Empire and the Overpass
March 17, 2017
The sea has been on the move in Karachi. Over the decades, as the city has burst its seams, it has moved farther and farther away into the distance. If you arrive very early in the morning at the beaches closest to the city and drive out until the road ends, you can sometimes see how this banishment of the sea is accomplished. Solitary lines of trucks, weighed down by their cargo of gravel and sand, empty their loads, making marsh into land. The land they make is sold at high prices, entire neighbourhoods of the wealthy stand on it, proud high houses encircled by high walls, looking defiantly at the sea they have pushed so far out into the distance. They are not afraid.
The poor are not afraid either, or perhaps fear is a luxury they cannot afford. As Karachi has grown from a few million to ten million and now to twenty million, droves of them descend on city beaches on the last day of every week, even more on Eid or on Independence Day. Two or three or four fall off the thin, worn seats of motorcycles, ten or eleven spill from small Suzuki trucks. Everyone is dressed in their best, the women in bright floral prints or black burkas yell at children who do not listen. Surrounded by husbands and fathers and uncles, guardians of their broods, they make their way out to the water. Groups of just men come too, some holding hands, their beards and their long trousers wet with salt spray. All of them jump in, let the waves splash their feet and their faces. The city is behind them, they know, and so too must be the filth that is born of it.
They are wrong. The houses and high-rises closest to the ocean are not connected to the city sewage system. The waste that accrues from them flows, untreated and unhindered, into the ocean. The elite clubs that have opened up to cater to the ocean-side-dwelling wealthy, dump all their waste into the ocean also, all the grease from wedding banquets that feed a thousand, all the pesticide-laden groundwater they use to water their acres of lawns in the desert of Karachi.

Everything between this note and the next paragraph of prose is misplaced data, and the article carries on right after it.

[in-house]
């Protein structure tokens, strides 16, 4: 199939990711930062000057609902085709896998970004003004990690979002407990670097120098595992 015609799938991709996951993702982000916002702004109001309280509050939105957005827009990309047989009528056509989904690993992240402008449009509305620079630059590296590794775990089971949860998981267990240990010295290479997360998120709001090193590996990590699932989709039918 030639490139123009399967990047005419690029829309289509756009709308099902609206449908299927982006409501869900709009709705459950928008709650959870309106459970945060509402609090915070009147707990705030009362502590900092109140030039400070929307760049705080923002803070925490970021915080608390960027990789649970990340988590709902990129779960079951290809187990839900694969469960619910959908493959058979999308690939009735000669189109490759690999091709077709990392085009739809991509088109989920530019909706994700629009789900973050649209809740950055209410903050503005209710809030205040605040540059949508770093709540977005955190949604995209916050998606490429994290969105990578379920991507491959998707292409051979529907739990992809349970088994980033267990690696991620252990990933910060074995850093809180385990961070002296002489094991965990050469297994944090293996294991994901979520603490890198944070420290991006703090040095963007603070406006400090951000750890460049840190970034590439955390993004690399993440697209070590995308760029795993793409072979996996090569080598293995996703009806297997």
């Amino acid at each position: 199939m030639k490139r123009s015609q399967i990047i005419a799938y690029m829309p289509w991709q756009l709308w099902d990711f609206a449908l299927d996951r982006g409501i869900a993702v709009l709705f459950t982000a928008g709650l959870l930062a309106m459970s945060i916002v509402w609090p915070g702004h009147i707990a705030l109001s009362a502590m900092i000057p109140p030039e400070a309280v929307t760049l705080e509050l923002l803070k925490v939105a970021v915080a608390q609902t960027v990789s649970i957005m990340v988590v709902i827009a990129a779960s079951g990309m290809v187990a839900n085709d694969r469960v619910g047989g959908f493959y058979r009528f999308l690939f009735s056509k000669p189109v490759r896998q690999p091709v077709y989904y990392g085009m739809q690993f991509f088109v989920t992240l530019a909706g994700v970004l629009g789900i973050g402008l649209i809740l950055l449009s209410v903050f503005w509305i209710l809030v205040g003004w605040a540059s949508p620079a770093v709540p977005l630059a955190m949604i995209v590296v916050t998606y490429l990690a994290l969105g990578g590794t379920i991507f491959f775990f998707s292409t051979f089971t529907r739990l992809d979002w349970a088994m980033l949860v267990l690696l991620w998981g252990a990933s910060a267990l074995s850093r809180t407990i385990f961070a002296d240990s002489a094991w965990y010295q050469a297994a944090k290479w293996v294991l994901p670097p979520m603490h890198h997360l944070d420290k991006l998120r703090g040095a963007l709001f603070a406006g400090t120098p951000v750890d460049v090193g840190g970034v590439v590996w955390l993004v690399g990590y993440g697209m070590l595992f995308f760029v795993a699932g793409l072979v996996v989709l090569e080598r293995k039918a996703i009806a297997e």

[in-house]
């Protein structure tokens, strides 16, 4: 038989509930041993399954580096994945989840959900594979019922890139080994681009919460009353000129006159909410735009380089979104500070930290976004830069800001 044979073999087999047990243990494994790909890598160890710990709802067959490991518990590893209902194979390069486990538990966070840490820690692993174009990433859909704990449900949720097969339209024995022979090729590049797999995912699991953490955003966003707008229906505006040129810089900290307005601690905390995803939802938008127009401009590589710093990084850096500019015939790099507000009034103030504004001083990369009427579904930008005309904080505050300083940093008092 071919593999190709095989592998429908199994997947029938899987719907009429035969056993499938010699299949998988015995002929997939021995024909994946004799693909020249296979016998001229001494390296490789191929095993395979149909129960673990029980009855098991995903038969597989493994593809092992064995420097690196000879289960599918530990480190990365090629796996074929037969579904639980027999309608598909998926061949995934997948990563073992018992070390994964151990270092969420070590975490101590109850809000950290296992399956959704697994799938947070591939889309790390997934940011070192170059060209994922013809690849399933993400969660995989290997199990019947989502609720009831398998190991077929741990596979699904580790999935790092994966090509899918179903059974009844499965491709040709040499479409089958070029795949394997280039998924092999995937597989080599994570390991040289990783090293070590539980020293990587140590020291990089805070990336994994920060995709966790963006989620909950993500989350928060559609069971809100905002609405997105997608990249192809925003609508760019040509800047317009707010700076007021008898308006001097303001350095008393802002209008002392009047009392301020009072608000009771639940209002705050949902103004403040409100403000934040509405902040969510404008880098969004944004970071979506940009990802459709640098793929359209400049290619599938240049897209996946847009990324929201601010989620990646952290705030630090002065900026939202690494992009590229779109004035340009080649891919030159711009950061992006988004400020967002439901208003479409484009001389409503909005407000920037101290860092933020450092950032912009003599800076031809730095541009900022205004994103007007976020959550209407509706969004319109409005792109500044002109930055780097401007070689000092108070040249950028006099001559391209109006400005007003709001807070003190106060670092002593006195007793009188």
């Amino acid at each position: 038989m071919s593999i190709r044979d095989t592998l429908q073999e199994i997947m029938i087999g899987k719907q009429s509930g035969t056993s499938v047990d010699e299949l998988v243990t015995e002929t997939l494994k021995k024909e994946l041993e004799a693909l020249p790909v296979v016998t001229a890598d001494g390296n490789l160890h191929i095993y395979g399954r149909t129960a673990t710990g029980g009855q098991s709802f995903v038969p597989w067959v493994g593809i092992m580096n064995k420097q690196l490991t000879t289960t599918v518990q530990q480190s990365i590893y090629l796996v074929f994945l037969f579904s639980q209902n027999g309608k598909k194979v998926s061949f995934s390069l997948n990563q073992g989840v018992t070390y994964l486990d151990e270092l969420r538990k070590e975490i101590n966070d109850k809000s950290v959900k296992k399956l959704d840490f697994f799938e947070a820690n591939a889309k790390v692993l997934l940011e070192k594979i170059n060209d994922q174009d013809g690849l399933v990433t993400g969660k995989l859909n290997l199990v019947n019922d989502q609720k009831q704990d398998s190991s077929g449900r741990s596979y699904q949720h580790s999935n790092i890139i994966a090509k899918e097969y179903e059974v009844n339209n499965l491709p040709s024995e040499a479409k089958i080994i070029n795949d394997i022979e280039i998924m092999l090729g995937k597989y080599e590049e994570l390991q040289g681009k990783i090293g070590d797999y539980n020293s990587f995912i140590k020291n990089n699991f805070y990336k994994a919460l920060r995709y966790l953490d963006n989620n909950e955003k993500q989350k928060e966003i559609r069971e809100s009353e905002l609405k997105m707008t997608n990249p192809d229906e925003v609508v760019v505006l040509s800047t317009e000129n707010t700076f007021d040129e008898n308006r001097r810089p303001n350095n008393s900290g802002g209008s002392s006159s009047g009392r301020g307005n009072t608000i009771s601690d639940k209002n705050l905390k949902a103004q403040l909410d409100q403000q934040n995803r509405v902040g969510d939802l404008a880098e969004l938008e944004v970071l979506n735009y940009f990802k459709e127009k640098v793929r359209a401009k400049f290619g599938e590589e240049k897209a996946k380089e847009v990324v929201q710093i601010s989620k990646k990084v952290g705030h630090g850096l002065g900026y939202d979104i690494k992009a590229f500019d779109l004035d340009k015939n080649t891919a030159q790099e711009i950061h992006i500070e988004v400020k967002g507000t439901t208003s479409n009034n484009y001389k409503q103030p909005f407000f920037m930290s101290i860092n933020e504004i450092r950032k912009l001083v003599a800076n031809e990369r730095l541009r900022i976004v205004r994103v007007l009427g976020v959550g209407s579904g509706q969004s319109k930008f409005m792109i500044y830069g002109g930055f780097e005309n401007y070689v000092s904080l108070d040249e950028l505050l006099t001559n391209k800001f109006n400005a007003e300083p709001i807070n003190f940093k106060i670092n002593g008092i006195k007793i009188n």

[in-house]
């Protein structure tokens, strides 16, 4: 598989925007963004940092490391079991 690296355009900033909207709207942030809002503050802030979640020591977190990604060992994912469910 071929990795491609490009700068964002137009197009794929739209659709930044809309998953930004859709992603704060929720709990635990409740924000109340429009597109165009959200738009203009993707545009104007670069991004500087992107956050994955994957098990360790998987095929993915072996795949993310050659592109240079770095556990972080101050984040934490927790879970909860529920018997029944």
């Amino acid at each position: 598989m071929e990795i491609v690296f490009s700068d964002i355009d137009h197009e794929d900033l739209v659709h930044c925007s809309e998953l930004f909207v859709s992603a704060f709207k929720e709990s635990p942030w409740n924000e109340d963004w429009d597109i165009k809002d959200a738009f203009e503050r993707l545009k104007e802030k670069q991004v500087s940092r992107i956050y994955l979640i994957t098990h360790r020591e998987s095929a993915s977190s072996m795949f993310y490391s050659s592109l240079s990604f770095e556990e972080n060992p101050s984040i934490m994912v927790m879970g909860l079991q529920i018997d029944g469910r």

The Lyari and Malir Rivers, both of which empty into the same sea, bring their own gifts. Their banks further up into the city are lined with factories, leather tanneries, paper mills, medical and chemical manufacturing operations of all kinds, legal and illegal. Everything that they do not use, everything that is created in the process of making something else, is pushed into the ocean. This is the toxic brew in which the poor beach goers of Karachi, the young children, the expectant mothers, the old aunts and the scowling, solemn fathers, bathe when they immerse themselves into the ocean. They also leave their own gifts behind. At the end of every weekend, their Styrofoam cups, their bottles of soda, the plastic bags in which they brought their snacks, their lost shoes and all their discarded detritus covers the beach, joining the tons of toxicity at the edge of the city.
The poor of Karachi who so eagerly and ardently plunge themselves into an ocean that is fetid with the effluents and excrement of the city are what Naomi Klein would call the ‘sacrificial people’ of our planet. They include economic migrants, arriving from small villages dotted all over the country for jobs in the metropolis. Many of them are single men who have never seen the ocean, who spend their days inside airless factories, labouring at jobs that pay nearly nothing. When something is left of this nothing, they come to the sea.
Then there are those who have fled to the city to escape the war in Pakistan’s north, their villages pillaged first by the Taliban, then by American drones and ultimately by the “clean-up” operations carried out by the Pakistani military. They too come to Karachi, live on its outskirts, their families crammed together in the homes of relatives. Like millions of others, they search for jobs and if they find them, and perhaps even if they do not, they come to the sea.